When a couple gets divorced, both spouses may be concerned about what will happen to their most treasured possessions. For many couples, the family home is the most important asset they have due to its financial and sentimental value. Divorcing couples may decide to sell the house and split the proceeds, or one spouse may decide to buy out the other. First, however, the court must determine whether the house is subject to property division in the divorce.
Marital property is subject to property division in New Jersey
In New Jersey and other “equitable distribution” states, only marital property may be subject to property division in the divorce. Marital property is typically property that has been acquired during the marriage or owned by both spouses, while separate property is property acquired before the marriage or owned by only one spouse.
A house is likely to be considered marital property if:
- The house was purchased with marital funds and/or during the marriage.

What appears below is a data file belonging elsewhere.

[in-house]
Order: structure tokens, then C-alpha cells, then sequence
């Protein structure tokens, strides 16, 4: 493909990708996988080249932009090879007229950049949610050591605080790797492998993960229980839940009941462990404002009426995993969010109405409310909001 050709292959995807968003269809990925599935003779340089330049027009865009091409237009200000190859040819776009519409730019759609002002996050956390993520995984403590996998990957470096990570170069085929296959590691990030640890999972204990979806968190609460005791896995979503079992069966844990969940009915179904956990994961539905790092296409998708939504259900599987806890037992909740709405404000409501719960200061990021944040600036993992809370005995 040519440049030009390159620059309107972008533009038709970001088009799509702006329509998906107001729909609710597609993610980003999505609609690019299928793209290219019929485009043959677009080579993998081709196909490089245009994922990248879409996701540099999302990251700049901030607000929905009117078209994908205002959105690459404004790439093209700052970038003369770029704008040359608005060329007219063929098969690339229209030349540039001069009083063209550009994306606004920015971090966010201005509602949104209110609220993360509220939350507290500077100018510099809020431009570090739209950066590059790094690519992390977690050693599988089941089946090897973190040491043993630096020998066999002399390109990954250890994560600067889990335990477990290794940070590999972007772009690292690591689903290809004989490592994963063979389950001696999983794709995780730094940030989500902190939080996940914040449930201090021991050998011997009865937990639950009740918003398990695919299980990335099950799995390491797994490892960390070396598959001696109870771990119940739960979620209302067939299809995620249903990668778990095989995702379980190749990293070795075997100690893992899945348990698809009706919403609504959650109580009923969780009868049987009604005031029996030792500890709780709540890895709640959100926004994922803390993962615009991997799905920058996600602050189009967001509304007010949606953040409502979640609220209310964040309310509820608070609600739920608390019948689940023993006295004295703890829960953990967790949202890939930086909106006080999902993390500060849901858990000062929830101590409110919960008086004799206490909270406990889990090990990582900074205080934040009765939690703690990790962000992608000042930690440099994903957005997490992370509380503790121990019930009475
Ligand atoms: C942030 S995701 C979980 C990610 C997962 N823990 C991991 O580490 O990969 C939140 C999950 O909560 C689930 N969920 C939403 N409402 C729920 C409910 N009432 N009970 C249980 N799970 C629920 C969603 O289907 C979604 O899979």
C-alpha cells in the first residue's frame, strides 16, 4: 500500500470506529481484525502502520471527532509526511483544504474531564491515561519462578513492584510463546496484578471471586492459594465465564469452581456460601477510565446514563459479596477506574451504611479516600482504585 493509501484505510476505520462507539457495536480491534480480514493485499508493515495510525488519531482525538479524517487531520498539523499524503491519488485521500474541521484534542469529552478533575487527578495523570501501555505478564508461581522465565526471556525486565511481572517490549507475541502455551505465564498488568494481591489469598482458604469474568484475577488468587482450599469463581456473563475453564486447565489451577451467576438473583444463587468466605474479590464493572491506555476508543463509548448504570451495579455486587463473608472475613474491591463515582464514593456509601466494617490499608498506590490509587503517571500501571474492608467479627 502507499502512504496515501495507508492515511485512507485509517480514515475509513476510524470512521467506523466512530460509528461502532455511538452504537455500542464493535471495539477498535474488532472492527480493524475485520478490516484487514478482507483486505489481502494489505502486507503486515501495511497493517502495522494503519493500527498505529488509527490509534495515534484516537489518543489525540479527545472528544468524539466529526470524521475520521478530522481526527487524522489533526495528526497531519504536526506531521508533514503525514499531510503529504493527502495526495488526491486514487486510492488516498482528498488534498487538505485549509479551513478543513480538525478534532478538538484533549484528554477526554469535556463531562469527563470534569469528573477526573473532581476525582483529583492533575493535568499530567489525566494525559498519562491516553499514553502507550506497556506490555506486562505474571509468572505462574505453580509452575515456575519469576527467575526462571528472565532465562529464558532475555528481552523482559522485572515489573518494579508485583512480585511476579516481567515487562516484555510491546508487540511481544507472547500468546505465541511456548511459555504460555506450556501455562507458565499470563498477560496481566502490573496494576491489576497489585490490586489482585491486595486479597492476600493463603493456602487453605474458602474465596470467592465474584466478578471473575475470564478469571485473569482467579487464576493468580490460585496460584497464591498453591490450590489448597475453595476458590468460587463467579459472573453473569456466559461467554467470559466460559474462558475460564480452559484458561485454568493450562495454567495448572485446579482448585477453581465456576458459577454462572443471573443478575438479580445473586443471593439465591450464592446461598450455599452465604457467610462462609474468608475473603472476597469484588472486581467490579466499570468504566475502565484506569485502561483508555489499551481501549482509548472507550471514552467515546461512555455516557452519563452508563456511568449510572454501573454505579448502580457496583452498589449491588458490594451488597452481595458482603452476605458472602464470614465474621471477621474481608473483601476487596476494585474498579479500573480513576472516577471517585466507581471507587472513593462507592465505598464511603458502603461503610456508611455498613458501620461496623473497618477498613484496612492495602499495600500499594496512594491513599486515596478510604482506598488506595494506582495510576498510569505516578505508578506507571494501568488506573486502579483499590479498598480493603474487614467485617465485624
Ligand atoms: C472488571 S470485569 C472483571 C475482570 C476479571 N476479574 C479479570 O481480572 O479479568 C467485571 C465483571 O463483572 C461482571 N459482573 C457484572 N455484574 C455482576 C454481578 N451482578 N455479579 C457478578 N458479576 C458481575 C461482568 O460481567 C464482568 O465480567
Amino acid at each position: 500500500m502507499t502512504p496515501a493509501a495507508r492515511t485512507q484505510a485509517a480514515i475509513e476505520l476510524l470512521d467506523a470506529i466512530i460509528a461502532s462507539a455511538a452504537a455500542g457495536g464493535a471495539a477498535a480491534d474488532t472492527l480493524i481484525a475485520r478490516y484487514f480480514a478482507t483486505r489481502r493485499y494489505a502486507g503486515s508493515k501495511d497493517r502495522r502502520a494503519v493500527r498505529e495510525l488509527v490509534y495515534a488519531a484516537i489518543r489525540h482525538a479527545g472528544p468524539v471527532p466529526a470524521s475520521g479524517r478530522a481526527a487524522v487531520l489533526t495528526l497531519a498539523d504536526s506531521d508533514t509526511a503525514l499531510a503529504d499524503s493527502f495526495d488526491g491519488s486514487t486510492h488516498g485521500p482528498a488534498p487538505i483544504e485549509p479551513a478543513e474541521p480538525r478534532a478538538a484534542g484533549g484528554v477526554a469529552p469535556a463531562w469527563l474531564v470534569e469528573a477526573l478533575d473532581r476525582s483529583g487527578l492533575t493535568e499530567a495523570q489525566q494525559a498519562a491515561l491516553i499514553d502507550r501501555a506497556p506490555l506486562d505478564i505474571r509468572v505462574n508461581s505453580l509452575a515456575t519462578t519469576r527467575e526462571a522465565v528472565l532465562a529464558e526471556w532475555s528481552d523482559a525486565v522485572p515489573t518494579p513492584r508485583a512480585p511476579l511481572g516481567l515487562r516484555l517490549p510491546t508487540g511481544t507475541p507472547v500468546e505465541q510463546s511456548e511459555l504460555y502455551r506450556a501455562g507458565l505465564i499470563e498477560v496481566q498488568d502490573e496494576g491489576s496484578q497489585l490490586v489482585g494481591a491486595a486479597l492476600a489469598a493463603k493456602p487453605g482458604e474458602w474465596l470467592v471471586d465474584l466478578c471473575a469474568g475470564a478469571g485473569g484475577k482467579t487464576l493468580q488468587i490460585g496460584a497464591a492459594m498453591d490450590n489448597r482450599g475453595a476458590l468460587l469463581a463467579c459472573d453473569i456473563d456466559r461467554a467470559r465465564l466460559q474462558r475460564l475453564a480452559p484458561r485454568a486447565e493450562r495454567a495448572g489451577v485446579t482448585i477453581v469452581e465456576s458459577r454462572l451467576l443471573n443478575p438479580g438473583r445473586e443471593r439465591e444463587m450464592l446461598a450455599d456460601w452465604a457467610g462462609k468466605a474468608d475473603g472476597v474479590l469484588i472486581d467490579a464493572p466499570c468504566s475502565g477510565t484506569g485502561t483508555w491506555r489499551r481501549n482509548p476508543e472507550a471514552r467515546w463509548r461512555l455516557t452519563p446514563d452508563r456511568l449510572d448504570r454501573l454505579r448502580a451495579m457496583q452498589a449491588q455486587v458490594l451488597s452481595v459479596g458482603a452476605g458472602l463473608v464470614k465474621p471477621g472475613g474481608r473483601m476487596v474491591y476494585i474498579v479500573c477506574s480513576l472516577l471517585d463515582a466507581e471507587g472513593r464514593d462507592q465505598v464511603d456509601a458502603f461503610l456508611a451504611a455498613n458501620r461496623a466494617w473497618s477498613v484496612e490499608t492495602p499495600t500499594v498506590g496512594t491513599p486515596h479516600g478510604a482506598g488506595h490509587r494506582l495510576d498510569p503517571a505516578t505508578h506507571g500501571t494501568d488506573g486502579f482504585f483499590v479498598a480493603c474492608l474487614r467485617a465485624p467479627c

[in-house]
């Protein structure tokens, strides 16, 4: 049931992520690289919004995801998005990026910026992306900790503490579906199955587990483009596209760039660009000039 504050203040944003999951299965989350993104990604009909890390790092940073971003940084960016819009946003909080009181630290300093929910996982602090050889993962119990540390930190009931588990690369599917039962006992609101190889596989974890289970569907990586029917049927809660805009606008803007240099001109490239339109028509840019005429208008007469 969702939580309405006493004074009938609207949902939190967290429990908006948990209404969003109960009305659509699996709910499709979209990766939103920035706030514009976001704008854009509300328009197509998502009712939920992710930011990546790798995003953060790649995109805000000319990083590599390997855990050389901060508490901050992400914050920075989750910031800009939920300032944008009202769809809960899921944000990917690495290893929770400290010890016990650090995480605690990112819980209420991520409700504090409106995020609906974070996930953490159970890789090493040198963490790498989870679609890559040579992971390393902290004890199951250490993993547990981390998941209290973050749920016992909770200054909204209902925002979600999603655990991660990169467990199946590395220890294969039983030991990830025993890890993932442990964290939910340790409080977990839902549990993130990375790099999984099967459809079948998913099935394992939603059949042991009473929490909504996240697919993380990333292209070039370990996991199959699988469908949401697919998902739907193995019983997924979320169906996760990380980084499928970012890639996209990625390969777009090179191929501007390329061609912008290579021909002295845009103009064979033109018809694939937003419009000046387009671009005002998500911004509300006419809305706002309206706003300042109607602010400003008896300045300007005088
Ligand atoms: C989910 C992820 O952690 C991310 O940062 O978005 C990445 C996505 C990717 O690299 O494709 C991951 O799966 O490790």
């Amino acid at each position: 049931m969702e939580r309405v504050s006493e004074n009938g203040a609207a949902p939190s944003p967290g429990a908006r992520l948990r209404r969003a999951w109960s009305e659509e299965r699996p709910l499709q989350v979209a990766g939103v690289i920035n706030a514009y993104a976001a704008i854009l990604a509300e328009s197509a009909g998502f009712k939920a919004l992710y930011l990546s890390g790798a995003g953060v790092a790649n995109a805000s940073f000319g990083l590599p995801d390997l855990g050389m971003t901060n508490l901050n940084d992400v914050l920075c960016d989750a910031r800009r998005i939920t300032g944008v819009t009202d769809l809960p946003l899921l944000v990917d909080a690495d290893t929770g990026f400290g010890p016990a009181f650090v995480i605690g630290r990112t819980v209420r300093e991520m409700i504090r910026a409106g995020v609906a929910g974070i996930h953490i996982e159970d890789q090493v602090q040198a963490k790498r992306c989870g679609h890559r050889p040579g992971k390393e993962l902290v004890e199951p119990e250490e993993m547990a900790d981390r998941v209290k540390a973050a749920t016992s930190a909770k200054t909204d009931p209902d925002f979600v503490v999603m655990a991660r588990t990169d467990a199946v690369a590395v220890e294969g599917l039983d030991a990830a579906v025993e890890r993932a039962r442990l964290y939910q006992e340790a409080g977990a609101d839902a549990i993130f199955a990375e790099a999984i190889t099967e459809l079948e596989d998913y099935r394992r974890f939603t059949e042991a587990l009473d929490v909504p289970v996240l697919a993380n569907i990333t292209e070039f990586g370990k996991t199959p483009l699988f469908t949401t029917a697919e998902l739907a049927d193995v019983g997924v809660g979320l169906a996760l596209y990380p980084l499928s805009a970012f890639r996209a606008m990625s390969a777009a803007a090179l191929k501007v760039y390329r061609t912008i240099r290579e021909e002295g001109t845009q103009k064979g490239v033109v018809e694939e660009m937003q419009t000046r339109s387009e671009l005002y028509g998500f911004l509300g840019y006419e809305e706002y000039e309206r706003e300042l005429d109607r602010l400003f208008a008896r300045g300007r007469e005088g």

- You and your spouse purchased the house together before you were married.
- Both you and your spouse’s names are on deed.
- Both you and your spouse contributed to the home’s value.
However, a house may be considered separate property if:
- The property was purchased by one spouse prior to marriage.
- The property was gifted to one spouse by a third party.
- One spouse inherited the property.
What you need to remember during divorce in New Jersey
Keep in mind that a house that was once separate property can become marital property if it was commingled with other marital property. For example, if Spouse B inherited his grandmother’s house, but Spouse A contributed to it by making mortgage payments or providing household services, the court may consider the home as marital property.
If you have questions about whether your house or any other asset will be subject to property division in your divorce, consider speaking to a family law attorney.